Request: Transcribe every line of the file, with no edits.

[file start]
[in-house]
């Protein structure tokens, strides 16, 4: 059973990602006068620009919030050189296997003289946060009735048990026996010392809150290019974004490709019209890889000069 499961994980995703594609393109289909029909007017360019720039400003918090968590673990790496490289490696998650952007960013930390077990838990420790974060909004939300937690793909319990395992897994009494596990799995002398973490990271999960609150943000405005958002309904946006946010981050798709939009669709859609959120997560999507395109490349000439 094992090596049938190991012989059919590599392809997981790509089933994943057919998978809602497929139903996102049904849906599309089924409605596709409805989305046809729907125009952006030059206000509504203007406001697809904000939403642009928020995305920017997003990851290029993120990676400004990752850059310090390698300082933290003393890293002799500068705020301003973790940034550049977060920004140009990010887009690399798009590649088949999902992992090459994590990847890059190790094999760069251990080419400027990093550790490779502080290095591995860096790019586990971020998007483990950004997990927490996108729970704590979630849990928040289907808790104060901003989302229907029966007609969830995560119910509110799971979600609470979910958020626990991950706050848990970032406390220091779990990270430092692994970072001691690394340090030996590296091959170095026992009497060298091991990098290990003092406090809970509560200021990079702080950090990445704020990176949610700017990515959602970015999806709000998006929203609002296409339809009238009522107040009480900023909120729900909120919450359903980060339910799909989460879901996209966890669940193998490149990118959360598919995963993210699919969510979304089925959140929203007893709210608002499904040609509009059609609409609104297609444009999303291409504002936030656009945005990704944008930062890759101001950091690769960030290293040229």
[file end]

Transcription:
[in-house]
């Protein structure tokens, strides 16, 4: 059973990602006068620009919030050189296997003289946060009735048990026996010392809150290019974004490709019209890889000069 499961994980995703594609393109289909029909007017360019720039400003918090968590673990790496490289490696998650952007960013930390077990838990420790974060909004939300937690793909319990395992897994009494596990799995002398973490990271999960609150943000405005958002309904946006946010981050798709939009669709859609959120997560999507395109490349000439 094992090596049938190991012989059919590599392809997981790509089933994943057919998978809602497929139903996102049904849906599309089924409605596709409805989305046809729907125009952006030059206000509504203007406001697809904000939403642009928020995305920017997003990851290029993120990676400004990752850059310090390698300082933290003393890293002799500068705020301003973790940034550049977060920004140009990010887009690399798009590649088949999902992992090459994590990847890059190790094999760069251990080419400027990093550790490779502080290095591995860096790019586990971020998007483990950004997990927490996108729970704590979630849990928040289907808790104060901003989302229907029966007609969830995560119910509110799971979600609470979910958020626990991950706050848990970032406390220091779990990270430092692994970072001691690394340090030996590296091959170095026992009497060298091991990098290990003092406090809970509560200021990079702080950090990445704020990176949610700017990515959602970015999806709000998006929203609002296409339809009238009522107040009480900023909120729900909120919450359903980060339910799909989460879901996209966890669940193998490149990118959360598919995963993210699919969510979304089925959140929203007893709210608002499904040609509009059609609409609104297609444009999303291409504002936030656009945005990704944008930062890759101001950091690769960030290293040229």